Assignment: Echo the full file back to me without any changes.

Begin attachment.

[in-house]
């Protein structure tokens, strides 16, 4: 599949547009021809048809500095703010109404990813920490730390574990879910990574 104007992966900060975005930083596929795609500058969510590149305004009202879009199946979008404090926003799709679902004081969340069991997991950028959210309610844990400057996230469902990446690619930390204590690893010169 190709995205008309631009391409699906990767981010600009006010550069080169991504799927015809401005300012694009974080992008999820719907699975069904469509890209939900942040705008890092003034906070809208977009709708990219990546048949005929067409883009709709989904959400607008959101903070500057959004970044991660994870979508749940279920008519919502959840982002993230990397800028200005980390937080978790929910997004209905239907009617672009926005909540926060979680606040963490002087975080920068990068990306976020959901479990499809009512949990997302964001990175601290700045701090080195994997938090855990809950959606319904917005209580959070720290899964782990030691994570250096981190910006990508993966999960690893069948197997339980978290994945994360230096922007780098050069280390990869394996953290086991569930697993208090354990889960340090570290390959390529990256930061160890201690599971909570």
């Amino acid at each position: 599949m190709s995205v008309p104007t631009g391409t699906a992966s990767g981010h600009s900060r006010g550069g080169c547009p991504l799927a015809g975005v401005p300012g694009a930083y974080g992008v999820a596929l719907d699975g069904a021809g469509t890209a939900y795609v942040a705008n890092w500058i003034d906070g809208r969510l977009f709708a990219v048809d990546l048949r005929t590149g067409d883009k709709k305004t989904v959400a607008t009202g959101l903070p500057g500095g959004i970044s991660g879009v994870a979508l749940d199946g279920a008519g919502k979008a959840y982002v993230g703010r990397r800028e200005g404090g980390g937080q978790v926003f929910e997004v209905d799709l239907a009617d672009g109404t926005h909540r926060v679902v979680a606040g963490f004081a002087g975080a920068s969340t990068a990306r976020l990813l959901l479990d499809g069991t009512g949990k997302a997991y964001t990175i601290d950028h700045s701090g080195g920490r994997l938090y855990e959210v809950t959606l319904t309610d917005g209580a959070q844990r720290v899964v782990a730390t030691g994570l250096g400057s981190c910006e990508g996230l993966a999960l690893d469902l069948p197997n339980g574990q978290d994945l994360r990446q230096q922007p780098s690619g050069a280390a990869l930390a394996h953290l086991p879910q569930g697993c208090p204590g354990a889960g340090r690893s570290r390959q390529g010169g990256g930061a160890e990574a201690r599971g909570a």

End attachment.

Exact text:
[in-house]
């Protein structure tokens, strides 16, 4: 599949547009021809048809500095703010109404990813920490730390574990879910990574 104007992966900060975005930083596929795609500058969510590149305004009202879009199946979008404090926003799709679902004081969340069991997991950028959210309610844990400057996230469902990446690619930390204590690893010169 190709995205008309631009391409699906990767981010600009006010550069080169991504799927015809401005300012694009974080992008999820719907699975069904469509890209939900942040705008890092003034906070809208977009709708990219990546048949005929067409883009709709989904959400607008959101903070500057959004970044991660994870979508749940279920008519919502959840982002993230990397800028200005980390937080978790929910997004209905239907009617672009926005909540926060979680606040963490002087975080920068990068990306976020959901479990499809009512949990997302964001990175601290700045701090080195994997938090855990809950959606319904917005209580959070720290899964782990030691994570250096981190910006990508993966999960690893069948197997339980978290994945994360230096922007780098050069280390990869394996953290086991569930697993208090354990889960340090570290390959390529990256930061160890201690599971909570």
């Amino acid at each position: 599949m190709s995205v008309p104007t631009g391409t699906a992966s990767g981010h600009s900060r006010g550069g080169c547009p991504l799927a015809g975005v401005p300012g694009a930083y974080g992008v999820a596929l719907d699975g069904a021809g469509t890209a939900y795609v942040a705008n890092w500058i003034d906070g809208r969510l977009f709708a990219v048809d990546l048949r005929t590149g067409d883009k709709k305004t989904v959400a607008t009202g959101l903070p500057g500095g959004i970044s991660g879009v994870a979508l749940d199946g279920a008519g919502k979008a959840y982002v993230g703010r990397r800028e200005g404090g980390g937080q978790v926003f929910e997004v209905d799709l239907a009617d672009g109404t926005h909540r926060v679902v979680a606040g963490f004081a002087g975080a920068s969340t990068a990306r976020l990813l959901l479990d499809g069991t009512g949990k997302a997991y964001t990175i601290d950028h700045s701090g080195g920490r994997l938090y855990e959210v809950t959606l319904t309610d917005g209580a959070q844990r720290v899964v782990a730390t030691g994570l250096g400057s981190c910006e990508g996230l993966a999960l690893d469902l069948p197997n339980g574990q978290d994945l994360r990446q230096q922007p780098s690619g050069a280390a990869l930390a394996h953290l086991p879910q569930g697993c208090p204590g354990a889960g340090r690893s570290r390959q390529g010169g990256g930061a160890e990574a201690r599971g909570a």